Full-Time Technical Customer Success Contractor at MixMax: I personally use MixMax, so I can testify that it’s a great product and company! This tech company is based in San Fransisco, but they’re hiring a remote customer service employee to become an expert on their email tracking software.

Exectutive Assistant at SkyVerge: An eCommerce company based in Boston but with a fully remote staff, they’re looking for an Executive Assistant. This person will assist with a little bit of everything: HR, travel arrangements, and finance are a few of the areas noted. If you’ve been an Office Manager or Virtual Assistant, you can transfer over a lot of your skills!

Want to get access to a frequently updated database of companies in all industries that hire remotely, as well as other resources to help out in your career? Sign up for the mailing list today and you’ll get the database as soon as it’s ready!

June 2, 2017

types of remote jobs that let you work from home

Posted in Career by

Working from home has been growing in popularity – whether it’s owning your own business, freelancing, or contracting for a larger company, there are many ways you can start working from home. No more commute, no freezing office, and no annoying cubicle neighbors – sounds awesome, right? While it is really great, it’s not always as easy as it sounds, and these kinds of jobs are competitive. Today I’m sharing some ideas of jobs you can get to work from home.

Even a lot of traditional companies are hiring remote employees now. Businesses are going virtual for a lot of reasons: a smaller team means lower overhead cost for space, and eliminating the commute can also lead to higher employee happiness. Workers are using it as negotiating tools as well when landing a new job: sometimes they’re willing to accept lower pay for a full- or part-time telecommute schedule.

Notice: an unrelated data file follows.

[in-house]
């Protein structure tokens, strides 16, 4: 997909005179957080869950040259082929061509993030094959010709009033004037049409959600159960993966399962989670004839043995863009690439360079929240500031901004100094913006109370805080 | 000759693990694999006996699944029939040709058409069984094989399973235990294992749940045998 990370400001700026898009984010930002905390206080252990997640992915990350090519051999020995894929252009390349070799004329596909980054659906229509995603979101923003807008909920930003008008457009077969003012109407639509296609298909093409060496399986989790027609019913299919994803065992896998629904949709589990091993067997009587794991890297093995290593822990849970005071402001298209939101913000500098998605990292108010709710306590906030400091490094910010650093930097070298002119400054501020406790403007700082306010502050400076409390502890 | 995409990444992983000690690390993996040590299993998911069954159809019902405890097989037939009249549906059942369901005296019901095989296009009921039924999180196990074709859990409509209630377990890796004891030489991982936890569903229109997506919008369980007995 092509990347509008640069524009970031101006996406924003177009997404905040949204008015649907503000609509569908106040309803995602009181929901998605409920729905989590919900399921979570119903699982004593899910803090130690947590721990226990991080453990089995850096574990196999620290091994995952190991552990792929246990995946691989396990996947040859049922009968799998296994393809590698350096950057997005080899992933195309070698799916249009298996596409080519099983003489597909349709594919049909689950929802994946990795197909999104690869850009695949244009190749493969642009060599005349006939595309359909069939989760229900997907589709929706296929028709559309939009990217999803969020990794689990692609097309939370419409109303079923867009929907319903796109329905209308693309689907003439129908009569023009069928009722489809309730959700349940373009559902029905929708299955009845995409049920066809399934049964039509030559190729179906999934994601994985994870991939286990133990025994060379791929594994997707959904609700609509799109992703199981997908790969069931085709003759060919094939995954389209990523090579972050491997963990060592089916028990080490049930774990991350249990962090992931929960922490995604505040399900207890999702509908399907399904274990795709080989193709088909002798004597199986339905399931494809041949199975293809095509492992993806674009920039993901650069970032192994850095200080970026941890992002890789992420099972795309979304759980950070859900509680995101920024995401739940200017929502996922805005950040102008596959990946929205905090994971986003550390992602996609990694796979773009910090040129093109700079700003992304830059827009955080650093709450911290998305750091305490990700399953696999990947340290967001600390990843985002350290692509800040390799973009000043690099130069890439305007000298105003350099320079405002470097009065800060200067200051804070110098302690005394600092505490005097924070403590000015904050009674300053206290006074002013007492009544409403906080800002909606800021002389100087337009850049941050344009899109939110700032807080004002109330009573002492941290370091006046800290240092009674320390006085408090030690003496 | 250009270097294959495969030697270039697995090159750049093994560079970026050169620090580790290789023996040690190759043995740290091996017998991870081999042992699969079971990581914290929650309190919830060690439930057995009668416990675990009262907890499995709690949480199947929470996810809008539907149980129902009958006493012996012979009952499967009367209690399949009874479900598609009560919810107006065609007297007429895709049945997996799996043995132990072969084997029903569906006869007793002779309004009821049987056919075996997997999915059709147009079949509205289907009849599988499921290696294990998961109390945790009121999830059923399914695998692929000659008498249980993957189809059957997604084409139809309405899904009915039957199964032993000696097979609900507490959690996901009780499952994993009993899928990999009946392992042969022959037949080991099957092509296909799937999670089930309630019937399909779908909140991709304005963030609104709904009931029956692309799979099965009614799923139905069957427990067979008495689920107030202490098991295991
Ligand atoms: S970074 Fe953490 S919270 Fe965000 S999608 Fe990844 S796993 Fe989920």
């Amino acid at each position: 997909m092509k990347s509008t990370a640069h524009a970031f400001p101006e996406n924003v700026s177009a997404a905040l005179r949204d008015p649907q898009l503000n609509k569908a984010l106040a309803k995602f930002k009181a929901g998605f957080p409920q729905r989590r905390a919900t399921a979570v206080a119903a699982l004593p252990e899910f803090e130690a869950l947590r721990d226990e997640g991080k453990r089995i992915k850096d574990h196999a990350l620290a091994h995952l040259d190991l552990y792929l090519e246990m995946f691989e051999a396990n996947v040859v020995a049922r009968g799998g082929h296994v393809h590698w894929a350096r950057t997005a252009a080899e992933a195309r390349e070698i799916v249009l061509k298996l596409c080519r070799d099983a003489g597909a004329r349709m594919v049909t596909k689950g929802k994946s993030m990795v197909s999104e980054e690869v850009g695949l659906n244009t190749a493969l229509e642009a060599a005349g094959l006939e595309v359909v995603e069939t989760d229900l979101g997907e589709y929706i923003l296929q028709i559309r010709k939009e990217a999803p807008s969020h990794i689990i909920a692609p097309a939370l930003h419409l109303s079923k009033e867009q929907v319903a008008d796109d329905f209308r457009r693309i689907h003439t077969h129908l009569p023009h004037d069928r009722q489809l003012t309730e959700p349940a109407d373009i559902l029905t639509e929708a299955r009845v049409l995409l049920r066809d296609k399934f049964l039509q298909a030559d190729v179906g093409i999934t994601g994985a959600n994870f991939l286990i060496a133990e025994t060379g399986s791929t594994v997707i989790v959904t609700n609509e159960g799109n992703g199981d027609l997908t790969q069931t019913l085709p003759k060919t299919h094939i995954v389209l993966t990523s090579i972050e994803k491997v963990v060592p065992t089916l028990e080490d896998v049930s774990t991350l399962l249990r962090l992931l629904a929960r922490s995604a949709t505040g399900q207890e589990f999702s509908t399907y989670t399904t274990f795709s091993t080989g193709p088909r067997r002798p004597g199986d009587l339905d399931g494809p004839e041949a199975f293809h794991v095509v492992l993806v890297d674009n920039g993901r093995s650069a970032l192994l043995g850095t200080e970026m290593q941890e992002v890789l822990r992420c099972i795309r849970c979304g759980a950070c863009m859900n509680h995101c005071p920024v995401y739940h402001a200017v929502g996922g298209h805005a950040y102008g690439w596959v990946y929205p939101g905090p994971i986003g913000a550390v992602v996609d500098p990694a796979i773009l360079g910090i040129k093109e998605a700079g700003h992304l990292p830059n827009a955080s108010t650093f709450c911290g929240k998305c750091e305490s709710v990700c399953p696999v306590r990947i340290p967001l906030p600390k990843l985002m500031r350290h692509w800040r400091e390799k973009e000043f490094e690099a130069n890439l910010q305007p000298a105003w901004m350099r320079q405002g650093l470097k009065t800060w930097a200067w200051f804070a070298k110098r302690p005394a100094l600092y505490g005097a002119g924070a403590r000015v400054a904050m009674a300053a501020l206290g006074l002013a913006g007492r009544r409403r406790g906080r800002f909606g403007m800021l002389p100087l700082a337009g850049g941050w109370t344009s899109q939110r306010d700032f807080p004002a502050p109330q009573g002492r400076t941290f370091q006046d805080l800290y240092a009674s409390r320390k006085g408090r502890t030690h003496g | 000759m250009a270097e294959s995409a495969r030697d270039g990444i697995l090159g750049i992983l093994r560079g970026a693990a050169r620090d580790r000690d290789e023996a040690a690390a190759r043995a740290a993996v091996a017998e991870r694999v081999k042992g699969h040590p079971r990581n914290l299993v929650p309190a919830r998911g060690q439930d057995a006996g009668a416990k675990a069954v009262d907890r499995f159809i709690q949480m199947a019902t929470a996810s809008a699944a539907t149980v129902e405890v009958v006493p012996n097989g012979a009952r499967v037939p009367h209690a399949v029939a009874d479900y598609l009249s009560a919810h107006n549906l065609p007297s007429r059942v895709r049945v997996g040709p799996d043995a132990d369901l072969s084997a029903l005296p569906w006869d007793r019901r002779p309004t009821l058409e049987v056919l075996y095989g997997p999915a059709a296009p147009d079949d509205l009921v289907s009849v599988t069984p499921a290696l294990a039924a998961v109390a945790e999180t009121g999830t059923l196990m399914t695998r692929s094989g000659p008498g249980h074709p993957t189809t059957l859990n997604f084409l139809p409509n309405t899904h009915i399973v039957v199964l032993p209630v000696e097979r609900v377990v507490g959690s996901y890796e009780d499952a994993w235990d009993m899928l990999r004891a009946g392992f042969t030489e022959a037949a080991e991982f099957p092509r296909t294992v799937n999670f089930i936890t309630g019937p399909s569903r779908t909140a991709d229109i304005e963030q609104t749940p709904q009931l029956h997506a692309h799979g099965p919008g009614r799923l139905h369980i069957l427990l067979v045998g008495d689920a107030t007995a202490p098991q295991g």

There are a lot of businesses you can start yourself to work from home, but there’s a difference between working for a company and being your own boss. Running your own business has tax implications, requires organization and responsibility that not everyone is inclined toward, not to mention benefits can be lacking vs. a traditional job. Since owning my own business is not my area of expertise, I’m instead focusing (primarily) on types of jobs for companies that hire remote workers.

Web Design/Development:  One of the most popular remote jobs, developers and designers have been working remotely for many years. It takes some training, but with dev bootcamp schools (many available virtually, so you can even learn from home) offering certifications in a few months, it’s not like going back to school for four years to walk away with a new degree. Start now and you could be looking for a remote dev job by the end of summer!

Music Industry Jobs: Many members of road crews might live in Nashville, but it’s not a requirement since there’s no office to check into every day. Crew members like guitar techs, sound engineers, tour managers, merch sellers, and accountants tend to meet up a few days before heading out on the road, meaning they can keep their home bases wherever they’d like. These jobs obviously require extensive travel, but if that’s not your speed, there are other music options – if you have an outgoing personality, a booking agent or promotions position would be great for you. Every performing rights organization hires remote employees as well for jobs ranging from research to licensing sales.

Read more…

April 7, 2017